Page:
Here, we demonstrate the application of TPE-MI to quantify conformational changes associated with a diverse range of pharmacological stimuli at the whole-cell and proteome-wide scales. Bulk measurements of increased TPE-MI reactivity associated with proteome unfolding were seen to mask subtle differences in reactivity at the per-protein level. Per-protein changes were largely unique to a specific stimulus. However, these changes occurred in a conserved set of functional machinery which broadly matches core cellular activities. These conserved hubs exhibited heterogeneous changes in response to different stimuli. Together, these results hint at finely tuned control of proteome conformation in response to perturbation that is commensurate with their degree of specificity.

We identified significant correlations among proteins known to interact. This enabled us to ascribe many of the observed changes in reactivity to the remodeling of protein–protein interactions, including within multi-subunit macromolecular complexes. The detailed structure-function information available for the human proteasome allowed us to rationalize the heterogenous changes observed for individual subunits of the 20 S core and 19 S regulatory particles. The ability to obtain mechanistic details for other macromolecular machines remains challenging. However, in addition to existing structural models the advent of machine-learning approaches such as AlphaFold-multimer43, which enable the prediction of protein–protein interaction interfaces from protein sequence alone, holds promise. These advances will assist in evaluating our observations of potential binding/unbinding events in silico to direct in vitro and in vivo validation efforts.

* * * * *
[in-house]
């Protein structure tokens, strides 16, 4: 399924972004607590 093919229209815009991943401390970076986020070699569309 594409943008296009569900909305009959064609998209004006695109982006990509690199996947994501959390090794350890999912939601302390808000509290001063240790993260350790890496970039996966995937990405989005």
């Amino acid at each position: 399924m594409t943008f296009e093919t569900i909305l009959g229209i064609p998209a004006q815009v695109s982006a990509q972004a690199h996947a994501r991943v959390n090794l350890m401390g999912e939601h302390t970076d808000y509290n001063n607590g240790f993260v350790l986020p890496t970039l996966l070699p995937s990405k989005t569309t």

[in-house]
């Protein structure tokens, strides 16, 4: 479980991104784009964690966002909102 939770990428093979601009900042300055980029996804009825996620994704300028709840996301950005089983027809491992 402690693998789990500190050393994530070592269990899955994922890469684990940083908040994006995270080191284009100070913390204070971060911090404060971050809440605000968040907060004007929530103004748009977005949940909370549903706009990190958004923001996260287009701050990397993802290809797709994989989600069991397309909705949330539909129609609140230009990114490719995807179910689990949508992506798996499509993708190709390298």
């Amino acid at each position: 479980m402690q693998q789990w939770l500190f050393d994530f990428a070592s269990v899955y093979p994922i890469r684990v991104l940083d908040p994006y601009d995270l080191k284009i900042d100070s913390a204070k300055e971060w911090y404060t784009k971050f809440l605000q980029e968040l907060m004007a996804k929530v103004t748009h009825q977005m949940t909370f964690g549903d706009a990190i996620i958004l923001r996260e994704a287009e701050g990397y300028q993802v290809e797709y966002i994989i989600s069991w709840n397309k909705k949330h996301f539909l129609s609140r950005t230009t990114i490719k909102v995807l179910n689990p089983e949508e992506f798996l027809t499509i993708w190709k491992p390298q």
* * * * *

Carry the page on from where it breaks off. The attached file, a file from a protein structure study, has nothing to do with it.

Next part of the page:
As Luck and colleagues observe3, it remains infeasible to assemble a map of proteome organization in the many thousands of physiological and pathological cellular contexts by systematically identifying endogenous protein–protein interactions (PPIs). However, the data reported here demonstrate the potential for protein painting technologies such as TPE-MI to provide detailed inventories of remodeling events that occur in response to stimuli within the intact cellular environment. TPE-MI fluorescence in response to these (or similar) stimuli has also been characterized in a number of other immortalized and primary cell lines, including HeLa, primitive neural stem cells, bone marrow and hematopoietic stem cells15,44. Moreover, several TPE-MI derivatives have now been developed, expanding the toolbox available for protein painting applications45,46.

There are two limitations of this method; namely, the inability to monitor proteins which don’t contain a free cysteine thiol residue, and the failure to adequately quantify some proteins across all stimuli, which meant they were subsequently removed from the comparison dataset. Both of these will be readily addressed by combining TPE-MI with complementary protein painting strategies, for example, lysine modification12, and by leveraging ongoing advancements in the data-independent acquisition and quantitation methodologies47. This work expands our understanding of proteome conformational remodeling in response to cellular stimuli and provides a blueprint with which to assess how these conformational changes may contribute to disorders characterized by proteostasis imbalance.



All materials used in this study were purchased from Sigma-Aldrich (St. Louis, MO, USA) unless otherwise indicated. The mouse neuroblastoma cell line Neuro-2a (N2a) was obtained from lab cultures originating from the American Type Culture Collection, and cultures were routinely screened for mycoplasma contamination. TPE-MI was a kind gift from Dr Yuning Hong (La Trobe University), and stocks prepared at 10 mM in DMSO were stored in the dark at 4 °C before use. All work was completed with protein low-bind plastics unless otherwise indicated.

Cell culture